— Where BTF's Members Investigate the Grand Old Game
Saturday, October 18, 2003
World Series Preview - Why the Marlins Will Win
There is the prevailing opinion that the Yankees will overpower the Florida Marlins in the World Series. Jack McKeon has a few surprises in store for the New Yorkers.
Since taking the helm, McKeon?s sailfish have posted the best record in baseball. They bested the team with the best player in baseball. They have come back from having one foot in the proverbial grave. Heck, they had two feet in the grave - down three runs with only five outs left against the Cubs. The Marlins were underdogs to the Giants and underdogs to the Cubs. They?re underdogs to the Yankees. The role won?t bother them at all. In fact, McKeon scoffs at it - he says that when you believe you aren?t supposed to win, you can?t. So, the Marlins won?t be listening to any of the media.
The payrolls will not mean anything - the Yankees are simply paying an exorbitant amount of cash to several old men. The Marlins have very good players - just young and inexpensive.
To the layman, the Yankees have a bludgeoning offense, while the Marlins are loaded down with a Punch-and-Judy group who may not score. While not an extreme power team, the Marlins have speed and six guys who can homer.
The Marlins will have the advantage at half of the position players with respect to offensive output and they will be better defensively at all of them. Nice doubletake.
Here?s the lineup:
The Yankees and their fans should be afraid - very afraid.
Okay, the Marlins only have the edge in five of the defensive slots. However, in Yankee Stadium, Cabrera will probably be the DH and Encarnacion is a solid +10 defensively above Garcia in RF.
In addition, the Marlins simply mash lefties, and the present probable starters have the Yankees starting Wells and Pettitte, with each getting two starts, Games 1, 3, 5, 7.
The pitching matchups are, interestingly, lefty vs. righty in each game. The Yankees have a solid advantage in starting pitching and the Marlins have a slight advantage in non-closing bullpen. Joe Torre showed in Game 7 of the ALCS that he won?t put bad pitchers out there when it comes right down to it, and he will go with Mariano Rivera as long as he has to. Rivera is only useful in preserving the lead, and the games the Yankees win, they won?t need him.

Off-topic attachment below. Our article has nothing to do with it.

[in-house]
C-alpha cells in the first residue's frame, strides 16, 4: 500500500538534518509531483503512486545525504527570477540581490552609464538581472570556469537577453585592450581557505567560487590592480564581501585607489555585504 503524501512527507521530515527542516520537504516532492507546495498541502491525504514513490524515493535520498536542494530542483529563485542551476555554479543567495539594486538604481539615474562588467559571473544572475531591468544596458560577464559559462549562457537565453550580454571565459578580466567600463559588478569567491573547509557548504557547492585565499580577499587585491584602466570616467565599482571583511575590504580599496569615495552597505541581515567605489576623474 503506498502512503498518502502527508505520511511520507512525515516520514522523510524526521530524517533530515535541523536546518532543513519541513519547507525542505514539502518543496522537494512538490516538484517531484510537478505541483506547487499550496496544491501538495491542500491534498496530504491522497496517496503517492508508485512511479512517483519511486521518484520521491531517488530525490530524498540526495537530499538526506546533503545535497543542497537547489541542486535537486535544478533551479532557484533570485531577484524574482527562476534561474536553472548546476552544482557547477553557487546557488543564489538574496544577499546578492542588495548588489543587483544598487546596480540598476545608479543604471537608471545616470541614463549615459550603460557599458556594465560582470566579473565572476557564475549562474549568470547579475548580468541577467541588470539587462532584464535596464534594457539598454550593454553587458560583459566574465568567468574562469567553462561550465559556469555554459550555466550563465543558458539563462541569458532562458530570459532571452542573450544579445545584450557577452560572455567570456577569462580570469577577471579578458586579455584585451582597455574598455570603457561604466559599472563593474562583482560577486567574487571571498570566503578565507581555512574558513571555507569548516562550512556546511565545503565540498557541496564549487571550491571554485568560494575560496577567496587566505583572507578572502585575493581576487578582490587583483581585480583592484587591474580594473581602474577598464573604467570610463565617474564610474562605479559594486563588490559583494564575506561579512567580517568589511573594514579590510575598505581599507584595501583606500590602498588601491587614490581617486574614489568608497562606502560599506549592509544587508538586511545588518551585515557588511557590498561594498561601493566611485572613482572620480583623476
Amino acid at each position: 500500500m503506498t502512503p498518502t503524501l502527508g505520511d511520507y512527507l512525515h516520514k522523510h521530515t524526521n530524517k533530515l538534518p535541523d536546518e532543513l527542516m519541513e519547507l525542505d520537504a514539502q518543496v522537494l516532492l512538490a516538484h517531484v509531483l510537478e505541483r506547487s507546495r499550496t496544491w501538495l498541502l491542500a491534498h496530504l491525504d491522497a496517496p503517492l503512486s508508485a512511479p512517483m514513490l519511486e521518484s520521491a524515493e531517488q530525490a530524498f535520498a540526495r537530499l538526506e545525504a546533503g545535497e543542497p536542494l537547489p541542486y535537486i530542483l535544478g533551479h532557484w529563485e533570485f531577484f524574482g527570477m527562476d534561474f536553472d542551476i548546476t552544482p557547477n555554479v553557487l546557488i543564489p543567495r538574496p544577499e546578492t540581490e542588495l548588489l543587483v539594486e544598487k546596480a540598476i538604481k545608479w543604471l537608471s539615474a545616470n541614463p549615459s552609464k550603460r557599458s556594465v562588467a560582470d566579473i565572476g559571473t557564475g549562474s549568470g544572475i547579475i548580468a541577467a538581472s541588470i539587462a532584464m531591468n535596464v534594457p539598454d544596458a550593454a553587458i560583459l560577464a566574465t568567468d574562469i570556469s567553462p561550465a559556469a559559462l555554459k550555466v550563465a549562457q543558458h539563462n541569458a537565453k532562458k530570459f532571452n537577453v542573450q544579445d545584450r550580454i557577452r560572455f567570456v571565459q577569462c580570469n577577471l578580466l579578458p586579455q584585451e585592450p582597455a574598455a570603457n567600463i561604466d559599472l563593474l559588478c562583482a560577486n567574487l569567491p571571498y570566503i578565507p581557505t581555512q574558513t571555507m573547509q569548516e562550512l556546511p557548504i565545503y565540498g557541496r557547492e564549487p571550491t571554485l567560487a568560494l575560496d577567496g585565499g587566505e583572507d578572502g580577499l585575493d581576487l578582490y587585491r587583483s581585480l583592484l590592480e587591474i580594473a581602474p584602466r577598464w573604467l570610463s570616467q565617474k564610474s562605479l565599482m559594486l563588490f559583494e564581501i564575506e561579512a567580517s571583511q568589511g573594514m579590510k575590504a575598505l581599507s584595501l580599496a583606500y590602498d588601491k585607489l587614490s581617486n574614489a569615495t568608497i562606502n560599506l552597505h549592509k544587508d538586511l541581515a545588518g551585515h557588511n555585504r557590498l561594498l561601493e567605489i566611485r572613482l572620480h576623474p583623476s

The first game is Wells (L) versus Penny ( R). Wells looks to be cuffed around and Penny much the same. The media talking heads have intimated that the Yanks will have an emotional let down after that great series with the Red Sox and only one day to recover from it. Should that happen, coupled with the Marlins dominance of LHP, the Fish could easily steal (pun intended) the first game from the Yankees. Marlins lead the Series, 1-0.
The second game is Mussina ( R) versus Willis (L). This matchup is terrible for the Marlins. Willis showed "big game" jitters in his NLCS start against the Cubs, walking three of the first four batters he faced and surrendering a grand slam to Aramis Ramirez. I was sitting in the stands that night, and Willis looked nervous. I think starting in Yankee Stadium in the World Series will scare the pants off of Dontrelle. Maybe the NLCS start got the agog-ness out of him, but from everything I?ve read and heard from major league ballplayers is that the first game at Yankee Stadium is chilling and thrilling, no matter which team you play for. Maybe McKeon knows what he is doing, but I like the Yankees in a romp here. Series tied, 1-1.
The third game is Pettitte (L) versus Beckett ( R). Josh Beckett is simply on fire this postseason, and without a designated hitter, the Yankees lose a serious advantage. Again the Fish get a lefty, but Pettitte?s pickoff move will neutralize some of that offense. Beckett will have had plenty of rest, and in his home park, mow the Yankees down. Marlins lead Series, 2-1.
The fourth game is Clemens ( R) versus Redman (L). I love Roger Clemens on 6 days rest. Redman is, as you should have read here before, one of my favorite "unknown" pitchers. This matchup should be classic, with Clemens putting up numbers like he did in Game 2 of the ALCS, rather than his Game 7 outing. Redman will be tough, but the Yankees pull one out. Series tied, 2-2.
Back to the top of the pitching, with teams trading games until Game 7, when the Marlins win in the same fashion as 1997 (or Arizona in 2001), 4 games to 3, extending the Yankee World Championship drought to three years.